Steve M

Michael 3:36 PM  

I never heard of SHE-crab soup either.

Also is ICICLE really a Yule tree hanging? Maybe a pine tree at Yule-time, i.e. winter, has an icicle on it, but that clue seemed to imply more of a holiday decoration thing no? At first, I thought the answer was TINSEL.

I don't celebrate Xmas, so what do I know. Then again, I don't celebrate Ramadan either and I got RELIGIOUS FAST without any confusion.

Anonymous 5:19 PM  

Michael, I had "tinsel", too, and it fit fine, since I had filled in "cut to the chase" before I figured out the theme. Tinsel is supposed to look like icicles, I think. But some folk hang glass or plastic ornaments that more closely approximate the real thing. My family stopped using tinsel after the notorious Christmas Day of 1976, when our cat, quite distressed, came running into the dining room (during a fancy dinner attended by neighborhood guests) with a long piece of tinsel protruding from his hind end... ugh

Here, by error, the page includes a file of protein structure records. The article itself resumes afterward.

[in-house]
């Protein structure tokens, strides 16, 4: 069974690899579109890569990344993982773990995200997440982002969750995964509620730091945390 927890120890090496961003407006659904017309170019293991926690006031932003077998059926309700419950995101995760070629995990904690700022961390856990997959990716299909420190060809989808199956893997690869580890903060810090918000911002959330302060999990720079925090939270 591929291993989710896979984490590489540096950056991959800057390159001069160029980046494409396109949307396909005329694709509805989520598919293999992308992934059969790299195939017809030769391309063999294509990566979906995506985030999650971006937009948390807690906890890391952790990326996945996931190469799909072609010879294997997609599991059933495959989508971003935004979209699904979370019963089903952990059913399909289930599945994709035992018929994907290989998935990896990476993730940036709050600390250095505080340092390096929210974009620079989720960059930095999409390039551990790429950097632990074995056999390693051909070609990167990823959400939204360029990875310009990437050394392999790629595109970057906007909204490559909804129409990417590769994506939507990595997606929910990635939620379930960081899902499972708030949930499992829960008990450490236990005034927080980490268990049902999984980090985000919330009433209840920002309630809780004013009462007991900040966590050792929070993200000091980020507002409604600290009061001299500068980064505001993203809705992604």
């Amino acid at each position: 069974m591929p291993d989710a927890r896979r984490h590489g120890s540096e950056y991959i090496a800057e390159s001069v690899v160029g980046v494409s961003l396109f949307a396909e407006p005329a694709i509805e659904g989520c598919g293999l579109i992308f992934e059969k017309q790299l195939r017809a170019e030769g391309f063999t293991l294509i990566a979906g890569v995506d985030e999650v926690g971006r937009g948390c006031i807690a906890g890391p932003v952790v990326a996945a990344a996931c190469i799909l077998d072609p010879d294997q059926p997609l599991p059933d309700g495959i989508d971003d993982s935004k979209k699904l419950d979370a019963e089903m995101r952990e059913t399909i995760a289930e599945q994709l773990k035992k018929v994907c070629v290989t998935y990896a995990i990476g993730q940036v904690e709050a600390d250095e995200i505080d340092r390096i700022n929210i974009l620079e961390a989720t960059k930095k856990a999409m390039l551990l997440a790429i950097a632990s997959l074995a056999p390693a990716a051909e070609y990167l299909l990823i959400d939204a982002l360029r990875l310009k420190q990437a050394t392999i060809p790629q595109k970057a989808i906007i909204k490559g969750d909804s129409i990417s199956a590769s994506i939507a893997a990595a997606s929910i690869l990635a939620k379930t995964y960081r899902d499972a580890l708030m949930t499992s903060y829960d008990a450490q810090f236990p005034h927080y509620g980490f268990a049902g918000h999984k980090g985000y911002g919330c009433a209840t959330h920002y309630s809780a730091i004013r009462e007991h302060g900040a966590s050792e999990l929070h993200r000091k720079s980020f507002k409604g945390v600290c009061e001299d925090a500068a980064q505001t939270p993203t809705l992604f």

Anonymous 6:12 PM  

No one had a problem with 68A? What is naes?

Anonymous 6:26 PM  

Thanks to you all, especially Steve M. for the reply on mash note. Isn't that a little obscure for a Tues? How about way to prepare a potato?

fergus 7:04 PM  

NAES ?? Och, Laddie, Tha's joost a wee bit o' rubbish toss't inna many a pooozle.

Apparently, the Scots are incapable of offering a simple NO.

Anonymous 8:10 PM  

Hi guys:

Also seen tinsel trailing from ass of cat. Funny stuff.

PG :)

bitten 1:07 AM  

She-crab soup is a big thing in the South, particularly Charleston. I'd never heard of it before I went there, but it was on almost every menu in the city.